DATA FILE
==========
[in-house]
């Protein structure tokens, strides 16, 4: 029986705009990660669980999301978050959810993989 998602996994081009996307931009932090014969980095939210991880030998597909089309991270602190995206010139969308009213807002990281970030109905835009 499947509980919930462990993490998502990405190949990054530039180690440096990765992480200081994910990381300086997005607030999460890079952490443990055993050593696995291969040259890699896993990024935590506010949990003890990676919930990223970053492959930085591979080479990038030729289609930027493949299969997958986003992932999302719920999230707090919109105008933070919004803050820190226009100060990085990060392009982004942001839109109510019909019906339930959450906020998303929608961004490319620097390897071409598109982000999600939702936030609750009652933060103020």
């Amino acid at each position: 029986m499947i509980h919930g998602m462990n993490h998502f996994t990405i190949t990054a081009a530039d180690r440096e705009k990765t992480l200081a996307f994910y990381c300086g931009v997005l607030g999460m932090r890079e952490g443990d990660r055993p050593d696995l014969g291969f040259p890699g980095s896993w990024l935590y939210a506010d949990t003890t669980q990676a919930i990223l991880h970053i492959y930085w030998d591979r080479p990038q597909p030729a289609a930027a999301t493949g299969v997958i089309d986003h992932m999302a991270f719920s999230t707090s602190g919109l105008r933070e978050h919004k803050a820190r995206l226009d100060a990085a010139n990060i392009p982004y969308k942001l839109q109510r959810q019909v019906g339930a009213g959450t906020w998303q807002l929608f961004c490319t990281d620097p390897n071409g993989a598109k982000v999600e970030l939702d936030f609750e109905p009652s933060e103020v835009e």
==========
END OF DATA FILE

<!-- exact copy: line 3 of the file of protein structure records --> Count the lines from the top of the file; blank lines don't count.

């Amino acid at each position: 029986m499947i509980h919930g998602m462990n993490h998502f996994t990405i190949t990054a081009a530039d180690r440096e705009k990765t992480l200081a996307f994910y990381c300086g931009v997005l607030g999460m932090r890079e952490g443990d990660r055993p050593d696995l014969g291969f040259p890699g980095s896993w990024l935590y939210a506010d949990t003890t669980q990676a919930i990223l991880h970053i492959y930085w030998d591979r080479p990038q597909p030729a289609a930027a999301t493949g299969v997958i089309d986003h992932m999302a991270f719920s999230t707090s602190g919109l105008r933070e978050h919004k803050a820190r995206l226009d100060a990085a010139n990060i392009p982004y969308k942001l839109q109510r959810q019909v019906g339930a009213g959450t906020w998303q807002l929608f961004c490319t990281d620097p390897n071409g993989a598109k982000v999600e970030l939702d936030f609750e109905p009652s933060e103020v835009e």